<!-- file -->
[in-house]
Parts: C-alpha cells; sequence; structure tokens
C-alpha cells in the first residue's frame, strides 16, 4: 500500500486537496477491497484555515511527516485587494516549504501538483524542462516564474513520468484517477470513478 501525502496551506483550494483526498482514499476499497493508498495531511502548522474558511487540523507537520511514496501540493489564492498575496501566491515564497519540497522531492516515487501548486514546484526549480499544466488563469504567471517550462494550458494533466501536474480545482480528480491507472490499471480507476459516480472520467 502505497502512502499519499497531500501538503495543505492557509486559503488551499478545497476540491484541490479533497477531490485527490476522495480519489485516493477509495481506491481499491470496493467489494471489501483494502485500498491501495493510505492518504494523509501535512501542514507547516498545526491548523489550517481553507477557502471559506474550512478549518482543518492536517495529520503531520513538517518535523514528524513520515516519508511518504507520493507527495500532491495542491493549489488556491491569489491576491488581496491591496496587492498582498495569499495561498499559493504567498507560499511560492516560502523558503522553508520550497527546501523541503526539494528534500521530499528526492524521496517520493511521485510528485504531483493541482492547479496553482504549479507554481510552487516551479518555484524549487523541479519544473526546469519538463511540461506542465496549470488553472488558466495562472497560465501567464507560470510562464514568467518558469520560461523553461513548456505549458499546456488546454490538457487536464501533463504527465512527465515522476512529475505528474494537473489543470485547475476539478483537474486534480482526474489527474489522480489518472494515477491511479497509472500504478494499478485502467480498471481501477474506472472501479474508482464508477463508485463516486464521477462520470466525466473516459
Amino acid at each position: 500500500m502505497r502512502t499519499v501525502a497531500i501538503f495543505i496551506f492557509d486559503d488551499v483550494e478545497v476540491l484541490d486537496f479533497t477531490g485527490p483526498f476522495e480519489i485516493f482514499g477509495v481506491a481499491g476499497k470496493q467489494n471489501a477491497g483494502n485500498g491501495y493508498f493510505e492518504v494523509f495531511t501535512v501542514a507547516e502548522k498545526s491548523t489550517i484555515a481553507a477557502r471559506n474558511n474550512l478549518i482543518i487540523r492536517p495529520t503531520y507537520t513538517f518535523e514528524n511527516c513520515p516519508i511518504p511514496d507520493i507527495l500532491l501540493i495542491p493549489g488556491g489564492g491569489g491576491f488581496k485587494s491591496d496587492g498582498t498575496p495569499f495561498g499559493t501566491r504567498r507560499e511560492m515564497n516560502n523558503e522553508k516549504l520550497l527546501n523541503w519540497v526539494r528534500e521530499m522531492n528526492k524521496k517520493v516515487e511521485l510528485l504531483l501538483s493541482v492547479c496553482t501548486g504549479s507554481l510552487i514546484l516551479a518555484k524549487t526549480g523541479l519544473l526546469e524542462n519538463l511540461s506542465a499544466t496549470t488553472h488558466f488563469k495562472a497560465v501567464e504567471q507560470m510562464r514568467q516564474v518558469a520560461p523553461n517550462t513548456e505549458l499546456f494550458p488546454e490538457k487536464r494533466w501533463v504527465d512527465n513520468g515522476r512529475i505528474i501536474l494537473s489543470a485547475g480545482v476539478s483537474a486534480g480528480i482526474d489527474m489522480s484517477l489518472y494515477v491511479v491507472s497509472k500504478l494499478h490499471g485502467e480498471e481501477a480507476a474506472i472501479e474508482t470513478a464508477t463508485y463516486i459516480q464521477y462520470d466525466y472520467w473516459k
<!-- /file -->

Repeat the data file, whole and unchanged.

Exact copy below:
[in-house]
Parts: C-alpha cells; sequence; structure tokens
C-alpha cells in the first residue's frame, strides 16, 4: 500500500486537496477491497484555515511527516485587494516549504501538483524542462516564474513520468484517477470513478 501525502496551506483550494483526498482514499476499497493508498495531511502548522474558511487540523507537520511514496501540493489564492498575496501566491515564497519540497522531492516515487501548486514546484526549480499544466488563469504567471517550462494550458494533466501536474480545482480528480491507472490499471480507476459516480472520467 502505497502512502499519499497531500501538503495543505492557509486559503488551499478545497476540491484541490479533497477531490485527490476522495480519489485516493477509495481506491481499491470496493467489494471489501483494502485500498491501495493510505492518504494523509501535512501542514507547516498545526491548523489550517481553507477557502471559506474550512478549518482543518492536517495529520503531520513538517518535523514528524513520515516519508511518504507520493507527495500532491495542491493549489488556491491569489491576491488581496491591496496587492498582498495569499495561498499559493504567498507560499511560492516560502523558503522553508520550497527546501523541503526539494528534500521530499528526492524521496517520493511521485510528485504531483493541482492547479496553482504549479507554481510552487516551479518555484524549487523541479519544473526546469519538463511540461506542465496549470488553472488558466495562472497560465501567464507560470510562464514568467518558469520560461523553461513548456505549458499546456488546454490538457487536464501533463504527465512527465515522476512529475505528474494537473489543470485547475476539478483537474486534480482526474489527474489522480489518472494515477491511479497509472500504478494499478485502467480498471481501477474506472472501479474508482464508477463508485463516486464521477462520470466525466473516459
Amino acid at each position: 500500500m502505497r502512502t499519499v501525502a497531500i501538503f495543505i496551506f492557509d486559503d488551499v483550494e478545497v476540491l484541490d486537496f479533497t477531490g485527490p483526498f476522495e480519489i485516493f482514499g477509495v481506491a481499491g476499497k470496493q467489494n471489501a477491497g483494502n485500498g491501495y493508498f493510505e492518504v494523509f495531511t501535512v501542514a507547516e502548522k498545526s491548523t489550517i484555515a481553507a477557502r471559506n474558511n474550512l478549518i482543518i487540523r492536517p495529520t503531520y507537520t513538517f518535523e514528524n511527516c513520515p516519508i511518504p511514496d507520493i507527495l500532491l501540493i495542491p493549489g488556491g489564492g491569489g491576491f488581496k485587494s491591496d496587492g498582498t498575496p495569499f495561498g499559493t501566491r504567498r507560499e511560492m515564497n516560502n523558503e522553508k516549504l520550497l527546501n523541503w519540497v526539494r528534500e521530499m522531492n528526492k524521496k517520493v516515487e511521485l510528485l504531483l501538483s493541482v492547479c496553482t501548486g504549479s507554481l510552487i514546484l516551479a518555484k524549487t526549480g523541479l519544473l526546469e524542462n519538463l511540461s506542465a499544466t496549470t488553472h488558466f488563469k495562472a497560465v501567464e504567471q507560470m510562464r514568467q516564474v518558469a520560461p523553461n517550462t513548456e505549458l499546456f494550458p488546454e490538457k487536464r494533466w501533463v504527465d512527465n513520468g515522476r512529475i505528474i501536474l494537473s489543470a485547475g480545482v476539478s483537474a486534480g480528480i482526474d489527474m489522480s484517477l489518472y494515477v491511479v491507472s497509472k500504478l494499478h490499471g485502467e480498471e481501477a480507476a474506472i472501479e474508482t470513478a464508477t463508485y463516486i459516480q464521477y462520470d466525466y472520467w473516459k